Essays On The Help By Tate Taylor

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This tension between the public and private spheres is why I decided to suck it up and go see a movie that I had planned “The Help” is taking up a lot of room in the academic blogosphere nowadays: you might want to visit Chauncey De Vega (who you should be reading regularly anyway), field negro, Color Lines and live Tweets from Melissa Harris-Perry to start yourself off.

More commentary, some of it in the mainstream press, can be found here (hat tip), and probably on your Face Book feed. When “The Help” begins, aspiring journalist Skeeter returns from four years at Ole Miss to find that the Black servant who raised her, Constantine, has mysteriously disappeared from her family’s employ and no one will say why.

As Skeeter comes to consciousness that the system in which she was raised is unjust, she sees an opportunity to “help the help,” as it were, and at the same time promote her career by writing a book about what life as a servant in the Jane Crow south is “really like.” Here I would like to note that in addition to having misleading racial politics, this movie has no feminism either (I have not seen much commentary about this.) Skeeter doesn’t find it depressing that the newspaper work she is offered in Jackson is a housekeeping column, and she doesn’t find her lack of knowledge about housekeeping a barrier to accepting the job.

Skeeter assumes that she can get the expert knowledge she needs from a friend’s maid, Aibileen, but doesn’t see what she is doing as theft or misrepresentation.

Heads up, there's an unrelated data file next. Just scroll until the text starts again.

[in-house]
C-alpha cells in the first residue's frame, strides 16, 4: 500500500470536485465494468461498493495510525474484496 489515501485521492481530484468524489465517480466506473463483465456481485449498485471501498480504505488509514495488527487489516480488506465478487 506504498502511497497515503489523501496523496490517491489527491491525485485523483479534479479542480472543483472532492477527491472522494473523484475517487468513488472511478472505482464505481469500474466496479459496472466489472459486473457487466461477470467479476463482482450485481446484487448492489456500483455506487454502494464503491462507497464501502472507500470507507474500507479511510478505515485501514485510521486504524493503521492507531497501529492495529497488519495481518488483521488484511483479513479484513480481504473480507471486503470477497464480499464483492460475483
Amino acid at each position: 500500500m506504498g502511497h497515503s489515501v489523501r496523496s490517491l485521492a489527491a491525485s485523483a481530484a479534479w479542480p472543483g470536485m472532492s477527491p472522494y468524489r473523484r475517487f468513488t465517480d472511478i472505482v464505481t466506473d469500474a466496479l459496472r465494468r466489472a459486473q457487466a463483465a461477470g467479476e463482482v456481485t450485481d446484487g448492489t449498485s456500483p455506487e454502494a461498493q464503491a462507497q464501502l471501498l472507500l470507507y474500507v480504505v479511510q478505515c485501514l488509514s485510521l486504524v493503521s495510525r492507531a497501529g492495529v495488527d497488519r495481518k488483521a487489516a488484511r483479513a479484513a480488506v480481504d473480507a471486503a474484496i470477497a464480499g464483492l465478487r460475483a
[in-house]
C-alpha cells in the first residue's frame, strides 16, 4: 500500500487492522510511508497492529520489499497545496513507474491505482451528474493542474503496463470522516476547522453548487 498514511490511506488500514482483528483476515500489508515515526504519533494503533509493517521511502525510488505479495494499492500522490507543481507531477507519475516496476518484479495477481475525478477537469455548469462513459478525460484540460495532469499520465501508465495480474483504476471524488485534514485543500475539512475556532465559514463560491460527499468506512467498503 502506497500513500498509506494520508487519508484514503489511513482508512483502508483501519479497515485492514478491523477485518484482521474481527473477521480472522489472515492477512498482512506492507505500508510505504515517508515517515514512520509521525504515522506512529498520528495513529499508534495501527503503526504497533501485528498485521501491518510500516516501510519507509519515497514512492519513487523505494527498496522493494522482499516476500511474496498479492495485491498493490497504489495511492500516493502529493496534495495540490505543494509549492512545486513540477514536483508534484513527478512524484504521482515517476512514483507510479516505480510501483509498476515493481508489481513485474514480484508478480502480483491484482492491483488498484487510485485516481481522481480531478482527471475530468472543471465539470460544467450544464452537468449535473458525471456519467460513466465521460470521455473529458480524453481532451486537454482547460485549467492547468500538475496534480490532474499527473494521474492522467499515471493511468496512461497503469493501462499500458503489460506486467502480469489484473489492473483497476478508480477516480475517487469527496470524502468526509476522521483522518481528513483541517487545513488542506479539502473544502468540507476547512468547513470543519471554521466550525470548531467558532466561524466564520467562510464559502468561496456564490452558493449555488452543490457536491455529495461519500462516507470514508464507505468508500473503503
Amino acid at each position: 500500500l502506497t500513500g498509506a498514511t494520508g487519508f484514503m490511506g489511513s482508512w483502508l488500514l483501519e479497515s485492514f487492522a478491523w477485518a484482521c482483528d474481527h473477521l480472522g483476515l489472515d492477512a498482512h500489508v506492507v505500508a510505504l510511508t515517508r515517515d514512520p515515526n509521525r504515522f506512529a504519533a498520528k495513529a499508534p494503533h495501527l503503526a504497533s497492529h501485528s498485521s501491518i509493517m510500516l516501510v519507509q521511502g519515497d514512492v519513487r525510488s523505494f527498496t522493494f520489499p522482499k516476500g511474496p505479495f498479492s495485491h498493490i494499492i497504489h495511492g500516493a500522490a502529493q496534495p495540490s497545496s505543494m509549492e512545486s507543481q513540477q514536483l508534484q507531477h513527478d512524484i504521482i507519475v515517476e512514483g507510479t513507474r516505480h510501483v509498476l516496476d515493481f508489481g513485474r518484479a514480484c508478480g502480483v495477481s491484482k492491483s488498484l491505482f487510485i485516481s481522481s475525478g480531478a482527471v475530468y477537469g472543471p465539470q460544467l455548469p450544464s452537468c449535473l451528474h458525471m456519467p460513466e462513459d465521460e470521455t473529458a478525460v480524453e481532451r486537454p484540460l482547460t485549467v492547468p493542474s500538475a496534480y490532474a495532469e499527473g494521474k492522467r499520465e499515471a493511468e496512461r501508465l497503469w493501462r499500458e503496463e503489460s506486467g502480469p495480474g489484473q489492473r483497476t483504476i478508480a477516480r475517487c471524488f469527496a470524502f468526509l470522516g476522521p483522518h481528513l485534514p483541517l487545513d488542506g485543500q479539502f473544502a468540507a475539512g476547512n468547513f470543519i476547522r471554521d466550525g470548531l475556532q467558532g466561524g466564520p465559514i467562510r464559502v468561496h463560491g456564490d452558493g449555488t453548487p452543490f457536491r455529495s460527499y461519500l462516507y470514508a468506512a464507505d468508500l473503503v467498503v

Instead, we have a southern version of Mean Girls (With Mammies.) It is a world in which servants are passed down from mother to daughter in their wills, without any character in the movie saying the word “slavery.” Instead of politics, white women are consumed with, and consume, excrement.

“Hilly’s Law” mandating separate toilets goads Skeeter into an act of retaliation and public humiliation that she only survives because of her race and gender privilege; and Hilly fires Minny for using the family toilet when using the “colored” toilet would require going out in a tornado.Aibileen and Minny, the two principle Black characters, are moved to act because of a personal form of humiliation that stigmatizes their private parts as unclean.Instead, real women like Aibileen and Minny were moved by radical class and race consciousness that wedded them to a social movement designed to relieve Black people of public humiliation, end racial restrictions to the use of public and commercial space and create democracy.Hilly’s racist project, other than humiliating her maid, Minny, at every turn, is to ensure the complete and total separation of the races.She hopes to do this by passing a state ordinance that mandates that all white households have a separate “colored” toilet, banning their Black maids from the family bathroom.Problem #2: the idea that Black people were a source of infection for whites was a truism of white housekeeping beginning in Reconstruction, as Tera Hunter has pointed out.But middle class whites also believed this about working class whites, and it was not an idea peculiar to the South: see Judith Walzer Leavitt on Typhoid Mary.White girls, who have good reasons not to love their own mothers, cannot maintain their authority and love anyone once they are grown; hence, adult white women are neither good mothers or good daughters.The evil Hilly, for example, has no children and slaps her own mother in a nursing home for showing disrespect to her racial rule. We apologize for any inconvenience, and thank you for your visiting.Full disclosure: I was raised almost entirely by my white biological mother without the assistance of paid domestic labor. Although I have overheard the word colored used intimately and fondly, I am outside a community that privileges me to actually speak it except when I am giving a lecture about segregation. For a white person to describe African-American people as “colored” is too closely associated with the forms of thinly-veiled race hatred masquerading as civilization that characterized middle class white racism in the 1960s.

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